It’s the legislation that just won’t die, even though it should.
After numerous defeats, lawmakers have managed to push the debate on crossover voting — switching parties to vote in an opposing primary — into both the House and Senate in Wyoming’s Legislature.
Carried by Sen. Bo Biteman, R-Ranchester, Senate File 160 experienced close defeats in committee before a mirror bill in the House passed the House Committee on Corporations, Elections and Political Subdivisions Tuesday morning. After initial defeats in the Senate, though, Senate President Drew Perkins assigned the bill to the Agriculture Committee, which heard the bill for the first time Tuesday night (after the mirror bill was passed in the House). The Agriculture Committee voted unanimously in favor of the bill, moving it forward to be placed on the general file in the Senate and debated on the floor Friday morning.
Staunch Republicans have said the legislation will help maintain party purity and protect the party nominating process. Those opposed to the bill say the prohibition on party changes prior to elections will further polarize Wyoming citizens and encourage party loyalty rather than support for the best candidate, especially when many races in Wyoming are determined in the primaries.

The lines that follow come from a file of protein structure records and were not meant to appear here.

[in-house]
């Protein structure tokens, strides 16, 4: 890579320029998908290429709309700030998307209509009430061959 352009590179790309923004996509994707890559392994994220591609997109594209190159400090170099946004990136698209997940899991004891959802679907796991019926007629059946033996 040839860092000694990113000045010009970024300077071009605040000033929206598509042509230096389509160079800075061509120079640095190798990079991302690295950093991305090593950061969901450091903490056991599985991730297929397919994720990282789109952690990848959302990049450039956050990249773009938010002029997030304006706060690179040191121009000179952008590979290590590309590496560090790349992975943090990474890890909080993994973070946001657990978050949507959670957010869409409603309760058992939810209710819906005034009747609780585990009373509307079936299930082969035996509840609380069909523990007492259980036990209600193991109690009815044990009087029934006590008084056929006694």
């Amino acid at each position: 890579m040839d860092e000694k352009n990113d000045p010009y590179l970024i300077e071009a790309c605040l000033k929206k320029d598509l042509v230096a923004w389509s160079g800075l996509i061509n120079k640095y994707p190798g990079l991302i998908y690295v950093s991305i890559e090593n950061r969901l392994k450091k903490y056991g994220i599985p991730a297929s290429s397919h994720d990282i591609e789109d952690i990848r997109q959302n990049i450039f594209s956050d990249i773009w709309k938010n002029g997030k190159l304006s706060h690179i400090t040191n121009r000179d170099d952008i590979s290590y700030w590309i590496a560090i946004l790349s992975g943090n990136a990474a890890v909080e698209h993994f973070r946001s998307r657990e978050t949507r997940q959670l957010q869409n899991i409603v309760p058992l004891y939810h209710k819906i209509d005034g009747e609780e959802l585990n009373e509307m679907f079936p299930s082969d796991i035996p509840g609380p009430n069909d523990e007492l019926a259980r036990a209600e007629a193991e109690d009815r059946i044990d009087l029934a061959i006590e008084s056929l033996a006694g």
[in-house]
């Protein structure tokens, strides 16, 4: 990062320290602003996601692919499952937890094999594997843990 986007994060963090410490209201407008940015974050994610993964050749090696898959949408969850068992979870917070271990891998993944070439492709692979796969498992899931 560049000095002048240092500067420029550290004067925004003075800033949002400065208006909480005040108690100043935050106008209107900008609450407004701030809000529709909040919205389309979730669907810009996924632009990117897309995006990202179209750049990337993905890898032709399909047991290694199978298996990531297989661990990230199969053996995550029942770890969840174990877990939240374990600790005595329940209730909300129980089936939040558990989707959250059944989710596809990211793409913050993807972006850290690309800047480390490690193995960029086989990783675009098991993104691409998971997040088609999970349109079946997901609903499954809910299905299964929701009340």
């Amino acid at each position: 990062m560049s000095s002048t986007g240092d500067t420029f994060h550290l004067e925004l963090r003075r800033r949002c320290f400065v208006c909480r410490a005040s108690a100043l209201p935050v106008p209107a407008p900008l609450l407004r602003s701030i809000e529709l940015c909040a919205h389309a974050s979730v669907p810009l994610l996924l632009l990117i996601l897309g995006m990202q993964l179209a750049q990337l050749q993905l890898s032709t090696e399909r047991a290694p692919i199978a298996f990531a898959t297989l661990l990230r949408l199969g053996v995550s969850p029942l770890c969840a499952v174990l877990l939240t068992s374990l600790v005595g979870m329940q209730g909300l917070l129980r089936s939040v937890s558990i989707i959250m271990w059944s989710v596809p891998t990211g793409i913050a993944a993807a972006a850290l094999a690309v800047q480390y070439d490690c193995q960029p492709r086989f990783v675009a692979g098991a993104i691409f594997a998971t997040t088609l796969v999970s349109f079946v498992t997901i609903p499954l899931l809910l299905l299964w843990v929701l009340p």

During the debate Friday morning, several members of the Legislature discussed constitutional rights that should be considered — voting rights and the right to freely associate, for example — and the potential consequences of restrictions.
In the end, though, the Senate’s Committee of the Whole passed SF160. It is expected to have a second reading Monday. In the House, the mirror legislation, HB106, was placed on the general file Tuesday.
More freedom and more participation are the answer, not less.
Restricting voters’ choices in primary elections denigrates the process, insults voters across the state who take great pride and care in casting their ballots and discourages participation from those who do not consider themselves party loyalists.